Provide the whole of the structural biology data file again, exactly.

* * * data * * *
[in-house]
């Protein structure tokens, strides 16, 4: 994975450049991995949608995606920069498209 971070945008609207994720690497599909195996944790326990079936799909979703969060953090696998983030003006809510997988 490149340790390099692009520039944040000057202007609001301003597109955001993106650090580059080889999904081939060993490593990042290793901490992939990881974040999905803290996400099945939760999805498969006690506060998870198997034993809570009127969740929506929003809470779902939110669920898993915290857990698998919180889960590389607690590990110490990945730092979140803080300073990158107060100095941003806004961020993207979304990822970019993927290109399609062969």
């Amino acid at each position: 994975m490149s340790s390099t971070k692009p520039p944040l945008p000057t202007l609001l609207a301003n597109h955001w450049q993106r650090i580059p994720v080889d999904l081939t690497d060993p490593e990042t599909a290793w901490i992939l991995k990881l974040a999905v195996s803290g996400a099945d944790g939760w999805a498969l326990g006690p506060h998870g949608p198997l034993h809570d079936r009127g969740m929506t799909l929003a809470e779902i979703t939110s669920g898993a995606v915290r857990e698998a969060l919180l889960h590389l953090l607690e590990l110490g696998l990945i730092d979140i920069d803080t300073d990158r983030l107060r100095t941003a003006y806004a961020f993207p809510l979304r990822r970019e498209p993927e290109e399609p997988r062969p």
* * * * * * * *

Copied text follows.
[in-house]
């Protein structure tokens, strides 16, 4: 994975450049991995949608995606920069498209 971070945008609207994720690497599909195996944790326990079936799909979703969060953090696998983030003006809510997988 490149340790390099692009520039944040000057202007609001301003597109955001993106650090580059080889999904081939060993490593990042290793901490992939990881974040999905803290996400099945939760999805498969006690506060998870198997034993809570009127969740929506929003809470779902939110669920898993915290857990698998919180889960590389607690590990110490990945730092979140803080300073990158107060100095941003806004961020993207979304990822970019993927290109399609062969």
């Amino acid at each position: 994975m490149s340790s390099t971070k692009p520039p944040l945008p000057t202007l609001l609207a301003n597109h955001w450049q993106r650090i580059p994720v080889d999904l081939t690497d060993p490593e990042t599909a290793w901490i992939l991995k990881l974040a999905v195996s803290g996400a099945d944790g939760w999805a498969l326990g006690p506060h998870g949608p198997l034993h809570d079936r009127g969740m929506t799909l929003a809470e779902i979703t939110s669920g898993a995606v915290r857990e698998a969060l919180l889960h590389l953090l607690e590990l110490g696998l990945i730092d979140i920069d803080t300073d990158r983030l107060r100095t941003a003006y806004a961020f993207p809510l979304r990822r970019e498209p993927e290109e399609p997988r062969p």